Chronic Homelessness

I saw a man on the side of the road close to death, and that wasn’t the worst part of the experience.

It’s easy to be consumed with yourself. We have so much going on. There are so many stimulants. A text message. Someone updated their Facebook status. You need to upload to Instagram. Then, there’s a million-and-one emails from work…not to mention those from friends, and the junk you ended up signing up for somehow.

So many things exist to keep us distracted. As technology advances, we think our Society is too. Yet, the more we advance the more we become less human. And that was the worst part of seeing a man close to death.

I could have been consumed with myself. Coming back from stealing a few minutes with my wife over lunch, I wanted to get back and be ready for my afternoon meetings. Yet, I can’t resist the urge to be somewhat of a menace to society, so I had Jay-Z blasting through the open windows (I love when the weather cools down).

As I exited the highway, there was a man dressed in the uniform of the streets. You know: dirty t-shirt, shorts and flip-flops. He was going from car to car, motivating countless people to suddenly need their AC. No one wanted to hear him. No one wanted to see him.


But that Reasonable Doubt beckoned him, and he found my window. Through the boom-dap of the base and snare he asks me to call 911: someone had fell out on the road and was in need of an ambulance. “Yea, yea…I got you.” As I drove off with phone in hand, I wanted to see the truth of his request. Sure enough, a gentleman with an advanced degree from the School of Hard Knocks was on the side of the road…laboring greatly.

Suffice it to say, I took my jeep over the median and made a u-turn back to them – already on the phone with the authorities.

The man is 60 years old, has bad kidneys and one working lung. Apparently, the pain from whatever was ailing him dropped him as he was crossing a busy street. He is one of the many who suffer chronic homelessness.

And, here’s where the tragedy begins.

The gentleman who flagged me down had just been released from the jail down the street. He was heading home when he saw the other man fall out. He had to stop traffic because able-bodied people just continued to drive by him, laid out in the street.

To make matters worse, the brother who stopped me stated how he had been trying to flag someone down for quite some time and that no one would stop. In his words, “they act like I was gonna take their car.” “Can you believe this shit?…Sorry pastor. Excuse my language.”

“That’s okay brother. As you’ve just seen, there are far worse things in this world than cursing” (i.e. foul language).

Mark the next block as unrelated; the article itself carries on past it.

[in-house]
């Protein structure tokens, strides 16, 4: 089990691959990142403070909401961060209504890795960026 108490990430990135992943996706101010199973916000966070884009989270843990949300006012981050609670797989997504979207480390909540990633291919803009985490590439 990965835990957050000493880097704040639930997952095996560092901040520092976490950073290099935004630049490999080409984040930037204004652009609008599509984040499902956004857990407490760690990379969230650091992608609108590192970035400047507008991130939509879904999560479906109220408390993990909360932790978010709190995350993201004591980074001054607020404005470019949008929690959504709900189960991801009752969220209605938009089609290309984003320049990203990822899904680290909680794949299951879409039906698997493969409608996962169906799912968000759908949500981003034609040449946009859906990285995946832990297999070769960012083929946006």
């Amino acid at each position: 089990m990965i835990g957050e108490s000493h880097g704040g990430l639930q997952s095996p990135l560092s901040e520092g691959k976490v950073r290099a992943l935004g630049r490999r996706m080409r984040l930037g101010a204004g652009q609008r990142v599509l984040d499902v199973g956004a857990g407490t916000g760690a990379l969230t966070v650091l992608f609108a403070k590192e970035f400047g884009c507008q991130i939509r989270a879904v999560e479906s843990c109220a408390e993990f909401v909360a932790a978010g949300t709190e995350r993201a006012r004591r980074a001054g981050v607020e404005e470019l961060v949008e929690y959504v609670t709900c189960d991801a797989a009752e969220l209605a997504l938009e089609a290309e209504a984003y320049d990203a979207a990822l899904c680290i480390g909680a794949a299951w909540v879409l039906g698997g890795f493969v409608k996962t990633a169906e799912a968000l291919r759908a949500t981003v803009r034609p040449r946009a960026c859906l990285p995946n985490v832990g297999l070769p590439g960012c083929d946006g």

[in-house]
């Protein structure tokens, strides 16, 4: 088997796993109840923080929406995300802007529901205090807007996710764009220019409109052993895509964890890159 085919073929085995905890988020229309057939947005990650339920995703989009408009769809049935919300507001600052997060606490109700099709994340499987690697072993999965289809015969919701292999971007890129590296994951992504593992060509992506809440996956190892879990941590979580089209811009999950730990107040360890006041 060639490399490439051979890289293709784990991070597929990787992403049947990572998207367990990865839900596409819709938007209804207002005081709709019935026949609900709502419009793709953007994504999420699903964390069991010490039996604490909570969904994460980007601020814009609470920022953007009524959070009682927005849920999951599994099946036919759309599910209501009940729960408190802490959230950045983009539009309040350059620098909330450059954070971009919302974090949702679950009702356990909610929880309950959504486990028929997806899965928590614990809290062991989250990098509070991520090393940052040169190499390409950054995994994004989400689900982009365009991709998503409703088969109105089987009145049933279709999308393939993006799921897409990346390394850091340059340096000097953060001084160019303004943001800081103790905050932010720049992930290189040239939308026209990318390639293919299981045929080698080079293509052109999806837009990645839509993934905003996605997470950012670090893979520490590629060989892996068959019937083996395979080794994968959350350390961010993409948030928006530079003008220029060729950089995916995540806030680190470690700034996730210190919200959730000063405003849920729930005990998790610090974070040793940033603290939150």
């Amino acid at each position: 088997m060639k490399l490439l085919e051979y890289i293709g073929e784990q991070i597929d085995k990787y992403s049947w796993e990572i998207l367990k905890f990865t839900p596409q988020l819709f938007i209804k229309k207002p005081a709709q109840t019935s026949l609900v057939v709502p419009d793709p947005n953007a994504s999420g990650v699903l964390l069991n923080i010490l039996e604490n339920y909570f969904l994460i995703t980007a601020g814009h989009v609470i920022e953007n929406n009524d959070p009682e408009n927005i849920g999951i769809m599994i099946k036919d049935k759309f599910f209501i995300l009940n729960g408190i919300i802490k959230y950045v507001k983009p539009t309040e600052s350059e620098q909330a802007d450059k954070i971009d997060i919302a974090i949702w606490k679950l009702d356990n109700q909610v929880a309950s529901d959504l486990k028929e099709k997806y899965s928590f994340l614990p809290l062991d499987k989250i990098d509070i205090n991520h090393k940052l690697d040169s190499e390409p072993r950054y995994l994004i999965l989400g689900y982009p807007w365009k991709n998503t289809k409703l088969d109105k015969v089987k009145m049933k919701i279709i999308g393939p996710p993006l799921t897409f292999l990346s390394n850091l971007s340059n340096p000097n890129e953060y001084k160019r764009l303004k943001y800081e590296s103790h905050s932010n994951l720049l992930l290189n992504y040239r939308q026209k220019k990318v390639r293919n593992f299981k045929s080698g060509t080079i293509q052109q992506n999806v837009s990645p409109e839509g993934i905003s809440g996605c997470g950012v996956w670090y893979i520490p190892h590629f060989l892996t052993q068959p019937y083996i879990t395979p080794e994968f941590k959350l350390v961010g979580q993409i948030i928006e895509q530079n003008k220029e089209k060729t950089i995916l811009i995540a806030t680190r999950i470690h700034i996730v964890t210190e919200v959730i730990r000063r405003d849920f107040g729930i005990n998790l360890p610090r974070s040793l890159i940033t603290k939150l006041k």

Eventhough he didn’t know the man who was ill, he wouldn’t leave. And all these people with devices glued to their ears, had no compassion. Or at least they allowed fear to triumph over compassion.

Thankfully, the ambulance was swift to arrive and the first responders to excellent care of him. He was in quite a state, in need of a great deal of care. He was taken to the hospital. #ThanksBeToGod

The crazy thing about it is many of those who passed by, and many of us, will hear the Parable of the Good Samaritan (Luke 10:25-37) and will vow to be “good neighbors.” But on the real life Jericho road I traveled yesterday, those who had the means and were able lacked the will. Only the thief*…the ex-offender possessed the spirit the Lord requires.

And there’s the tragedy: that it is so easy to fool ourselves…to mislead ourselves. Be honest: most of us would have ignored this man. Most of us don’t want to hear people begging from us. So, we cross the street when we see them. We roll up our windows, turn up the music and keep our eyes fixed straight ahead. We pretend we’re doing something important on our phones. Most of us will find an excuse to ignore our neighbor, and still fool ourselves into thinking we will inherit eternal life.

How can we be found worthy of redemption? Look at yourself: do you need repentance? Do you struggle with this, and need to speak with someone to find the strength to overcome? That’s okay. We all struggle. Spiritual direction can help! To learn more about spiritual direction, visit me here and let’s journey to a better place, together.

*I don’t know if the gentleman who flagged me down was a thief or not. I didn’t ask him what his offense was, because the greater offense was that no one helped a brother in need – besides this man. His offense didn’t matter. Yet, for the sake of story I use the term thief – since even he noted that the people who ignored him acted like he wanted to rob them.


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